Anemia Drug Omontys Recall, What You Should Know

2013-02-24 13:54
Anemia Drug Omontys Recall

Sellers of the anemia drug Omontys (peginesatide) have issued a recall of their product less than one year after it was approved by the Food and Drug Administration (FDA) because it may cause severe or fatal hypersensitivity reactions. Here’s what you should know about Omontys.

What is Omontys?

Both Affymax and Takeda, the two companies selling Omontys, issued a statement saying “No new or existing patients should receive Omontys.” All practitioners, clinics, and patients are being notified to stop product use and being offered information on how to return the drug.

But what is Omontys? Peginesatide is prescribed for adults on hemodialysis with anemia (low red blood cell levels) associated with chronic kidney disease. The injectable drug belongs to a category known as synthetic erythropoiesis stimulating agents (ESAs), which also includes epoetin alfa (Epogen, Procrit) and darbepoetin alfa (Aranesp).

ESAs are sometimes prescribed for treatment of anemia in people who have chronic kidney failure or who have had chemotherapy or certain treatments for human immunodeficiency virus. The drugs work by stimulating the bone marrow to produce more red blood cells.

The FDA, Affymax, and Takeda have noted that use of Omontys has resulted in fatal anaphylactic reactions in 0.02 percent of the more than 25,000 individuals who have taken the drug since it was approved. These deadly reactions occurred after the first dose of the drug. Overall, about 0.2 percent of users have experienced a severe hypersensitivity reaction.

According to Affymax (the company that discovered the drug), use of Omontys and other ESAs is associated with a list of serious warnings and contraindications. For example:

  • Use of Omontys can increase the risk of serious cardiovascular reactions such as stroke, blood clots (venous thromboembolism), and heart attack
  • People who have cancer have an increased risk of progression of their tumor or tumor recurrence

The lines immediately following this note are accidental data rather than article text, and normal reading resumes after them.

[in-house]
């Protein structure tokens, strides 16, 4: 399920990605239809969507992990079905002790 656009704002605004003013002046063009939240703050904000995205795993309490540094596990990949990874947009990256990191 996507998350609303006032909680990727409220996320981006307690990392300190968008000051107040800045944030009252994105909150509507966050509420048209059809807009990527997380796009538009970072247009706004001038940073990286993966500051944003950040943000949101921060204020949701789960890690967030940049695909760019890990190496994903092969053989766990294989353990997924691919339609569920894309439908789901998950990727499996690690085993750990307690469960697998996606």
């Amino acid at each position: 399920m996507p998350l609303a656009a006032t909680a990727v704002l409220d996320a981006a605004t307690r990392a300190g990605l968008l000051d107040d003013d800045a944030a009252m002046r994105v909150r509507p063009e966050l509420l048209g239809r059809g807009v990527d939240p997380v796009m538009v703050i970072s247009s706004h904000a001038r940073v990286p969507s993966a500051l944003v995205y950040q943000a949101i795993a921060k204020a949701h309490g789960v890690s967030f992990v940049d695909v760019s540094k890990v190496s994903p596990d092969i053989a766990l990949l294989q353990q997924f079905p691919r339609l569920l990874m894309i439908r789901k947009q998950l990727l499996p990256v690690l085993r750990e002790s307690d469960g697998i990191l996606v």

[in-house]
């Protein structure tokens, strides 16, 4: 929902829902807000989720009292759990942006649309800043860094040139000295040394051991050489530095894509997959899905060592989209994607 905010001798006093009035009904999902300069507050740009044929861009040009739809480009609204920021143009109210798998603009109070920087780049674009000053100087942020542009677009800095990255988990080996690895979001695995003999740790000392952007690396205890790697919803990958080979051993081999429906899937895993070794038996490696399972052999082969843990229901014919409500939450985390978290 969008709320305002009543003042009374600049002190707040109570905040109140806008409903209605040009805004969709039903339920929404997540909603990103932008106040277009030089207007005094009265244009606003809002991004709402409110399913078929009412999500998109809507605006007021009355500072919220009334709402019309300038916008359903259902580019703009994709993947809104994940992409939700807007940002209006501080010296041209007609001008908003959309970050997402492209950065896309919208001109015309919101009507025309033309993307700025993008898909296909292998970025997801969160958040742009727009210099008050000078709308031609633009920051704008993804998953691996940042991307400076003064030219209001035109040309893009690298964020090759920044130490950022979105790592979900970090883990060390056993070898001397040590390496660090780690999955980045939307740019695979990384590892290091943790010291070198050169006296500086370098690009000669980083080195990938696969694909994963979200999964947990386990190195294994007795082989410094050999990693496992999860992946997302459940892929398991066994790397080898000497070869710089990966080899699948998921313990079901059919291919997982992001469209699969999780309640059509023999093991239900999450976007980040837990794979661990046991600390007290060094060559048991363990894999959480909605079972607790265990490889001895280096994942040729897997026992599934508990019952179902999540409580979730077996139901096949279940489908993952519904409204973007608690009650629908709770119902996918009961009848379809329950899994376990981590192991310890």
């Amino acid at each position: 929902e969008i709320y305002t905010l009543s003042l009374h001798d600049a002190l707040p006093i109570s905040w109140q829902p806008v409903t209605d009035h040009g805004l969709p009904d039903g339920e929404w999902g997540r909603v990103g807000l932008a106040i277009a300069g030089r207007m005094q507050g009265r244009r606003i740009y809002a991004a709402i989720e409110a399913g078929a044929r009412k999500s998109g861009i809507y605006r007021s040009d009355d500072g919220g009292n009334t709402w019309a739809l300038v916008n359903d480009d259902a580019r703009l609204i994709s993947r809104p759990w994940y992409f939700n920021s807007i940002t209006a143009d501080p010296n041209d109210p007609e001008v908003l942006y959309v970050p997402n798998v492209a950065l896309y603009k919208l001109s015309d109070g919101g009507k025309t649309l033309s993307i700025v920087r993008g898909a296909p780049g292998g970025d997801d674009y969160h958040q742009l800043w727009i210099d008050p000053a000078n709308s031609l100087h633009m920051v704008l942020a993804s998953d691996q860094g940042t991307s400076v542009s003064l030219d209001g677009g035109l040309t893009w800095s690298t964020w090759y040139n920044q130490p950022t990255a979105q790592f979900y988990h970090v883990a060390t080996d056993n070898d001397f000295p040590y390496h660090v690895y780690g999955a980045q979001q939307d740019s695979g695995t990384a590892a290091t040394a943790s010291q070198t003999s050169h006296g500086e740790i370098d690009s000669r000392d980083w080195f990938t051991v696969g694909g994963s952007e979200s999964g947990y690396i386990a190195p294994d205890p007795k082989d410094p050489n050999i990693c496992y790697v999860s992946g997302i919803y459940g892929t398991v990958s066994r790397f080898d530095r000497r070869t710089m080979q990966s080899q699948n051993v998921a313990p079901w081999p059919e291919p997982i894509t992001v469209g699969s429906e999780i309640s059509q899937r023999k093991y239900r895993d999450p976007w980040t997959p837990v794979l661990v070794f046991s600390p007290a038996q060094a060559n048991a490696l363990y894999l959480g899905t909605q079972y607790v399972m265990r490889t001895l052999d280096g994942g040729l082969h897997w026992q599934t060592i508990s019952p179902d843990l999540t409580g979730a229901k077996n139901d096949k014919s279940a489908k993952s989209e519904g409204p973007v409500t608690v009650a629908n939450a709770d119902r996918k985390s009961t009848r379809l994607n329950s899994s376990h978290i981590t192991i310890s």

• Anyone who has uncontrolled high blood pressure should not take Omontys
  • Patients undergoing coronary artery bypass graft surgery have an increased risk of dying
  • Individuals undergoing orthopedic procedures have an increased risk of deep venous thrombosis (blood clots that form deep in the body, typically in the leg or thigh)
  • The most common adverse reactions include arteriovenous fistula (abnormal blood vessel formation), cough, diarrhea, heartburn, and nausea.

So far, all the serious hypersensitivity reactions have occurred within 30 minutes of patients receiving the drug. No patients have suffered a serious hypersensitivity reaction after taking subsequent doses.

In the warning letter about Omontys to healthcare providers, Affymax and Takeda note that anyone who has already received Omontys and who displayed hypersensitivity reactions may respond to antihistamines, corticosteroids, epinephrine, and/or intravenous fluids.

The letter also urges providers to report any suspected adverse events associated with Omontys use to Affymax (855-466-6689, 9AM to 5PM Eastern time, Monday through Friday) or to the FDA’s MedWatch Adverse Event Reporting program.

If you or a loved one has used Omontys, be sure to talk to your healthcare provider and follow her instructions. Recall of the anemia drug Omontys will likely result in a change in your treatment program.

SOURCES:
Affymax
Food and Drug Administration

Image: Wikimedia Commons

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